Uber Decision Good News (Mostly) For Employers Who Seek Arbitration - Vision Law

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Arbitration has always been a controversial issue in California employment law. State judges are typically more hostile towards private arbitration agreements than federal courts. This puts a burden on employers, who must fight just to enforce arbitration agreements that their employees agreed to. But even when employers offer arbitration agreements under clear terms it can take a trip to federal court just to settle the question of how far such an agreement may extend.

Can Your Business Arbitrate The Decision To Arbitrate?

Employees frequently try to get out of arbitration agreements they signed by challenging the validity or interpretation of the agreement itself. A smart employer will anticipate such a contingency by including language in the agreement requiring arbitration of any dispute over the scope of arbitration. In effect, the employee agrees to arbitrate the need to arbitrate.

It is essential to include such language, because as the U.S. Supreme Court explained in a 1986 decision, “Unless the parties clearly and unmistakably provide otherwise, the question of whether the parties agreed to arbitrate is to be decided by the court, not the arbitrator.” Without such “clear and unmistakable” language that the arbitrator decides whether the parties agreed to arbitrate, you may end up wasting your money and years in court litigating this issue, which largely negates the benefits of arbitration.

Unfortunately, even when there is such clear and unmistakable language in an employment contract, litigious employees and their counsel will still attempt to mount a courtroom attack. All it takes is a sympathetic judge who is willing to overlook the law. Then an employer can find itself fighting to enforce its contractual and legal right to arbitrate. This was the situation one of the country’s best known companies found itself in recently.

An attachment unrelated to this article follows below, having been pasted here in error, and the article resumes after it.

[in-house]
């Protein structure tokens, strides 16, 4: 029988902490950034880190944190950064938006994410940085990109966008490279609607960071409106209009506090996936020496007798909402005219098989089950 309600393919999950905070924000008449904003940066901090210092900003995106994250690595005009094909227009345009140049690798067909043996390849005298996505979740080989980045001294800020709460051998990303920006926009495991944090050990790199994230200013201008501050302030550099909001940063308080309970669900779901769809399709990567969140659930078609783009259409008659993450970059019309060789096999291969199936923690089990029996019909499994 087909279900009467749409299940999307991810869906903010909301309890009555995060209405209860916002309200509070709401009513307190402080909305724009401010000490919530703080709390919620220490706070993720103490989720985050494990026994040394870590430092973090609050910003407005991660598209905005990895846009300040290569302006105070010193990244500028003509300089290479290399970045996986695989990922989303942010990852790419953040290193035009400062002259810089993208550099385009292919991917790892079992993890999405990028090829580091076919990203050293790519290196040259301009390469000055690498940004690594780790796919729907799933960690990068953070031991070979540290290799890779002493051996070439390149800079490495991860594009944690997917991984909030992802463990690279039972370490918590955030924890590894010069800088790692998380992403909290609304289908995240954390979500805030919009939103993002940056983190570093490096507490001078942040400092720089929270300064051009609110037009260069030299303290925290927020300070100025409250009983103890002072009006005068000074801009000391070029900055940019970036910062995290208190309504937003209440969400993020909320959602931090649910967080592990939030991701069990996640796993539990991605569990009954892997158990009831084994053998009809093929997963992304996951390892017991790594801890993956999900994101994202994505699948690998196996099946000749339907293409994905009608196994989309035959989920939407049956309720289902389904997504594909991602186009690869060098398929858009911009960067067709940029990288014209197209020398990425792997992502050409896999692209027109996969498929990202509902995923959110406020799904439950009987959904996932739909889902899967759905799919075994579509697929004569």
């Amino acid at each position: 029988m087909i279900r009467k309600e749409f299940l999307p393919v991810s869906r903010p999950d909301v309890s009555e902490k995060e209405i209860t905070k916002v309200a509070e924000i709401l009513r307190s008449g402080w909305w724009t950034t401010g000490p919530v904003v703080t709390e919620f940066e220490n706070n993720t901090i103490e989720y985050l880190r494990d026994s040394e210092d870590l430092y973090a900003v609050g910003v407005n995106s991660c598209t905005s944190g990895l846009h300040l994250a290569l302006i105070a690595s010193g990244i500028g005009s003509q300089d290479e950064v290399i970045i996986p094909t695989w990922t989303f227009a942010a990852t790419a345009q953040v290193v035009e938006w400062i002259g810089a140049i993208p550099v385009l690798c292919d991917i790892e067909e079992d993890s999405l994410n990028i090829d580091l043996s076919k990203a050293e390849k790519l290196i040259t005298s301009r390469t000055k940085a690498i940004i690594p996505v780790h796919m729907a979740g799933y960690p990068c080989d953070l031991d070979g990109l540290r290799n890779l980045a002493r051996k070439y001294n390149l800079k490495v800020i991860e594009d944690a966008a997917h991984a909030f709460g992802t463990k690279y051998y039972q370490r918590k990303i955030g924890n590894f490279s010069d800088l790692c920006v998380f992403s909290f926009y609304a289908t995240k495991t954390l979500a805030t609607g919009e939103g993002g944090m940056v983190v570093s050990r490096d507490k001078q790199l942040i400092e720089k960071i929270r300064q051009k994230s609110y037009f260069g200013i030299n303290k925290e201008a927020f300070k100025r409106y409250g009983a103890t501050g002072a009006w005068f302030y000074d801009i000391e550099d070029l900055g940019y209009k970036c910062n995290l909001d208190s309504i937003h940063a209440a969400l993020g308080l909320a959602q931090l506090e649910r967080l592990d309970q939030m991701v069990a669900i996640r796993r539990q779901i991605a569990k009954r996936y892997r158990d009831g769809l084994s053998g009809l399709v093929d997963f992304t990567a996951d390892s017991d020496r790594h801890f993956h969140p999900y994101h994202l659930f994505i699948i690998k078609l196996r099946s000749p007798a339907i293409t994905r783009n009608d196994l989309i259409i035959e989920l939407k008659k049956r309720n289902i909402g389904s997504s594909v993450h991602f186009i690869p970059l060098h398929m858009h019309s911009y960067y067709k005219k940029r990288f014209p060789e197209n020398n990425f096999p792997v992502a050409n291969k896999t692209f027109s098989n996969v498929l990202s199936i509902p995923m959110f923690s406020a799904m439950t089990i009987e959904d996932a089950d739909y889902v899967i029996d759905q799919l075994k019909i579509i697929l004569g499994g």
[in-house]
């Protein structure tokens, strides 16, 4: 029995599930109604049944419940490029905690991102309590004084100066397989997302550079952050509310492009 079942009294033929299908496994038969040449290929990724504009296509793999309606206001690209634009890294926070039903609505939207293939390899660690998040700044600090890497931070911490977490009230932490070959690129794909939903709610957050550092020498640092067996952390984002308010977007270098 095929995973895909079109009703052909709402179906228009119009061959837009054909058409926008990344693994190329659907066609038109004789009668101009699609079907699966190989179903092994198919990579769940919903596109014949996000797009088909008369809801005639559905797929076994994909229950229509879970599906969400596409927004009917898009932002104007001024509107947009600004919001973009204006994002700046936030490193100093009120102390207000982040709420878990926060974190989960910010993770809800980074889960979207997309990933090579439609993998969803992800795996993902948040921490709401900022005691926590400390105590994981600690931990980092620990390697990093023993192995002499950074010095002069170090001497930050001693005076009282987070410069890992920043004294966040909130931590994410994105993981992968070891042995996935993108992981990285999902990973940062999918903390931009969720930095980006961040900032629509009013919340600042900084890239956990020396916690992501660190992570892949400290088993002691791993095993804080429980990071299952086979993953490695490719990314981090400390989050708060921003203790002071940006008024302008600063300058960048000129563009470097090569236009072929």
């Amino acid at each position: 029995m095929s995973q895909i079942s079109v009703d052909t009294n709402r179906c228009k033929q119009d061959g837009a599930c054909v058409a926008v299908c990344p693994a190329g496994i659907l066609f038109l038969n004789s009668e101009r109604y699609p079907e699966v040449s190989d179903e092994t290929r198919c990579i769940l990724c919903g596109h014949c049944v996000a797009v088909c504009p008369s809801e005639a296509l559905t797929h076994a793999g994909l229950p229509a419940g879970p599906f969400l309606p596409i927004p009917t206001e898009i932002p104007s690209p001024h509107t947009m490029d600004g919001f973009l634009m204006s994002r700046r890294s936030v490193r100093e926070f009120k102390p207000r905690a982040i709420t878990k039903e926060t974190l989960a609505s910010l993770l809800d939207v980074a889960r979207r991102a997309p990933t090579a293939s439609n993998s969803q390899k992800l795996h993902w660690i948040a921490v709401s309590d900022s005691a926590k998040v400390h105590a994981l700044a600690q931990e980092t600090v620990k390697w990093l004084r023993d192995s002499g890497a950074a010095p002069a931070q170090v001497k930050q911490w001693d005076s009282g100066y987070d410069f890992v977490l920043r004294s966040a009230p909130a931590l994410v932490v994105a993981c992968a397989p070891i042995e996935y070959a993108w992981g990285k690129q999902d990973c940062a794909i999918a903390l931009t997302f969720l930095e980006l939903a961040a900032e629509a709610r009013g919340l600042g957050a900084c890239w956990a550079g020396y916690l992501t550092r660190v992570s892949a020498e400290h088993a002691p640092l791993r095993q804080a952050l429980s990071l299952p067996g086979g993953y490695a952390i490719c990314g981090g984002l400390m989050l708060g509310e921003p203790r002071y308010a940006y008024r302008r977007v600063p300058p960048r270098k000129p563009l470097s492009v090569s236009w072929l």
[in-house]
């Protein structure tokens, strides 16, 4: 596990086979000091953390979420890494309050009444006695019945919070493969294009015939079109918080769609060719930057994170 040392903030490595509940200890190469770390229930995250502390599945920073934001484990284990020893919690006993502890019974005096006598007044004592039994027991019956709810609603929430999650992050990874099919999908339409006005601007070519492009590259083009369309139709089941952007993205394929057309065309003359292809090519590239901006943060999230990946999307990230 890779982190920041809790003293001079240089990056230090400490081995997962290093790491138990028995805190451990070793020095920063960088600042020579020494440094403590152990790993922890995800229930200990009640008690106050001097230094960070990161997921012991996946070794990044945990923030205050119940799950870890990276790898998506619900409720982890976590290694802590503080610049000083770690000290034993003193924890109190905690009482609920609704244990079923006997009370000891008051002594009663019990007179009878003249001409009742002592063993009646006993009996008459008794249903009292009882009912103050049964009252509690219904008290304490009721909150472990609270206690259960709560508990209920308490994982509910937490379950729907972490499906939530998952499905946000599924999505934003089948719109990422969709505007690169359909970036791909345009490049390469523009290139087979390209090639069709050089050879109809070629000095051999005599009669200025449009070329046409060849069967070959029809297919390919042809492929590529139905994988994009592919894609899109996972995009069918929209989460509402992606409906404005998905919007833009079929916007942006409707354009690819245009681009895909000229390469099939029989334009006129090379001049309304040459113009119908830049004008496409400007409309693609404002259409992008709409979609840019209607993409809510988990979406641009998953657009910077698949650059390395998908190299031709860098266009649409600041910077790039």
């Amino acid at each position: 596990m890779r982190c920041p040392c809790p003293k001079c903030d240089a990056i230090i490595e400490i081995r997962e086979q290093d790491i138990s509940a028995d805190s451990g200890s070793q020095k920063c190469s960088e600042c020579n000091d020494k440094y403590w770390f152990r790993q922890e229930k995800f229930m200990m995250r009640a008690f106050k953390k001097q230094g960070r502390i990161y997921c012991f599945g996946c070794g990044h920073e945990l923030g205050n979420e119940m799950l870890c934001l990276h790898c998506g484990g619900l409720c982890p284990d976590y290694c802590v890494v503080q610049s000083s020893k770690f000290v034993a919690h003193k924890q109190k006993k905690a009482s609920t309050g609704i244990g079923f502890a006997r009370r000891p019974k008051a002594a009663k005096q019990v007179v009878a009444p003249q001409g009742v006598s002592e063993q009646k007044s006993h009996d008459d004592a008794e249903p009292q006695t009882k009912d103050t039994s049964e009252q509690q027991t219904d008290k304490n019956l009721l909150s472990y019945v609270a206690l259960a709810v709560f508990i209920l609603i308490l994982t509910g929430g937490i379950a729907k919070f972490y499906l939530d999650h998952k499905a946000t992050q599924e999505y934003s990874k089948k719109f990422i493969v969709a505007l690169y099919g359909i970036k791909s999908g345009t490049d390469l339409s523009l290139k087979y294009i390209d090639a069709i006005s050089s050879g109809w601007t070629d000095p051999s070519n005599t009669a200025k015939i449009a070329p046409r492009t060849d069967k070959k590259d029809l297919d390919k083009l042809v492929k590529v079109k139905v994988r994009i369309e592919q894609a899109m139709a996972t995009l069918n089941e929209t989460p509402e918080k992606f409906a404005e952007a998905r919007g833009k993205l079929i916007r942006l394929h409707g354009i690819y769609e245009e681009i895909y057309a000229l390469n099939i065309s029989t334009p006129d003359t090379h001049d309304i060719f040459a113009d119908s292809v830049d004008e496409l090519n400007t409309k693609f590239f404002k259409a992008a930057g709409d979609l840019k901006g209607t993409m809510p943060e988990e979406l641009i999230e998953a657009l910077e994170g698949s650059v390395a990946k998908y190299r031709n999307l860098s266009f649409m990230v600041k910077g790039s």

Uber Accused Of Violating California Labor Laws, Credit Reporting

Most California residents are familiar with Uber, the “ride-sharing” service that allows users to order a taxicab-style ride using a smartphone app. Uber offers both a commercial livery service and a low-cost alternative where individual drivers use their own cars to transport customers. Drivers register to provide Uber services by logging into the app on their phone.

No doubt as a result of its success and popularity with customers, Uber has become a target for disgruntled drivers (and plaintiffs’ attorneys) looking to make easy money by suing the company.

In November 2014, two former Uber drivers filed class actions against the company. Both plaintiffs said their access to the Uber app was terminated—in effect, they were fired as drivers—after the company learned of “negative information” on their respective credit reports. The lawsuits alleged that Uber, and a third-party company that conducted credit checks on Uber’s behalf, violated multiple federal and state laws regarding the handling of consumer credit reports.